The image problem has always been in the industry—that’s not new. When I was a mechanic, and before everything was digitalized, they used to say mechanics were knuckle-draggers. I think what’s different is that when I was a kid, people like me worked on cars, lawnmowers, snowblowers and things like that, and we didn’t have computers—whereas with today’s generation, you can’t work on a car anymore unless you have a computer. It’s not like when I was younger. It’s more computerized now, so the skill set is different. I think that smear against technicians has always been there—that the sexy part of the industry is to be a pilot or in-flight crew member—but I don’t let that bother me. We have such a unique culture here at JetBlue and technicians want to come here. I wouldn’t say that we have a problem hiring here.

Now, going forward in the industry we see this bow wave of retirees, and if we don’t do something about it, we might have a problem. I think we need to be forward thinking and make sure that we’re always changing what we do to attract new talent and younger thought. When I was in school, we learned on a chalkboard, and it’s not like that anymore. We have to adjust with how the newer generation of prospective employees learns.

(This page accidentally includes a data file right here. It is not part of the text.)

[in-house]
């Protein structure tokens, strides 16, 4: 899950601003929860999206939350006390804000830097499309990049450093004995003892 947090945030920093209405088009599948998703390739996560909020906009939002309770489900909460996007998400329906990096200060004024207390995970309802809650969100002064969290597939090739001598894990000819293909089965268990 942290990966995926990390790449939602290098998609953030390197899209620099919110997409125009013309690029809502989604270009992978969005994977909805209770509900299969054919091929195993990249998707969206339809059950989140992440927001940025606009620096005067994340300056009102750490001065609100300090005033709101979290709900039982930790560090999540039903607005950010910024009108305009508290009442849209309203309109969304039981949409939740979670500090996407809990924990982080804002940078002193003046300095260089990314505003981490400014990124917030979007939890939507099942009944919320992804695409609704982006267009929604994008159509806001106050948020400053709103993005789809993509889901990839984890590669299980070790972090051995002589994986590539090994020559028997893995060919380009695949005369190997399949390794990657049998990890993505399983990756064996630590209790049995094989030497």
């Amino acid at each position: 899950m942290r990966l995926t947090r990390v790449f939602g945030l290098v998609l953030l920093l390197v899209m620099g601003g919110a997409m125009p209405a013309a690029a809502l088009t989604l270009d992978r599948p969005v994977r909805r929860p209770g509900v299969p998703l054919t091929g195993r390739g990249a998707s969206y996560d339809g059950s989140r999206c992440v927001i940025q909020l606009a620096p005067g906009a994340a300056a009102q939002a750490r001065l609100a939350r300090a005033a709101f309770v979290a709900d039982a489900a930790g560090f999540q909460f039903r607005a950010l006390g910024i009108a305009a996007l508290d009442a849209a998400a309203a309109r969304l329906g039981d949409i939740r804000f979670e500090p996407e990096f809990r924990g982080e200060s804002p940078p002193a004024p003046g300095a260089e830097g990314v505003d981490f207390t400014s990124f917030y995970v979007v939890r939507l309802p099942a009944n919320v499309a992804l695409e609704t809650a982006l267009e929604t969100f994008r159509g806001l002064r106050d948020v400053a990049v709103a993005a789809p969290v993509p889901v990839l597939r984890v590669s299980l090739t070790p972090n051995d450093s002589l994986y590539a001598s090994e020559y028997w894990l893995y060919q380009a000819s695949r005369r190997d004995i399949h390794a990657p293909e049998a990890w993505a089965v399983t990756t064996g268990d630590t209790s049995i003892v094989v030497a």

What does your position at JetBlue involve? What’s a typical day like?

I have multiple roles. As a maintenance director, I have regulatory responsibility and accountability to the FAA for all maintenance activities at JetBlue. I also have operational responsibilities and I have to make sure that we have the right people doing the right things at the right time, so all the technicians here at JetBlue are part of my team. In addition to that, I oversee maintenance control and I have responsibility for our crewmembers and their health and well-being. The final part of my role is materials operations; they are the crewmembers that make sure we warehouse and stock the parts, as well as distribute them to the technicians at the time they need them.

What is on the horizon for JetBlue’s maintenance operations? Anything new planned for the near future?

We always want to make sure that we’re not only technology-forward with our training, recruitment and culture, but that we refresh our facilities and invest in new tooling and equipment for our technicians. In the last year alone, we spent about $1.1 million on additional tooling for our technicians system-wide. We’ll spend about $1.8 million on maintenance stands and about another $1.9 million on vehicles for tech ops in the near future. So we’re always looking to invest our money and make sure our technicians have what they need to do their job in the way that they want to do it.

Hide comments


  • Allowed HTML tags: <em> <strong> <blockquote> <br> <p>

Plain text

  • No HTML tags allowed.
  • Web page addresses and e-mail addresses turn into links automatically.
  • Lines and paragraphs break automatically.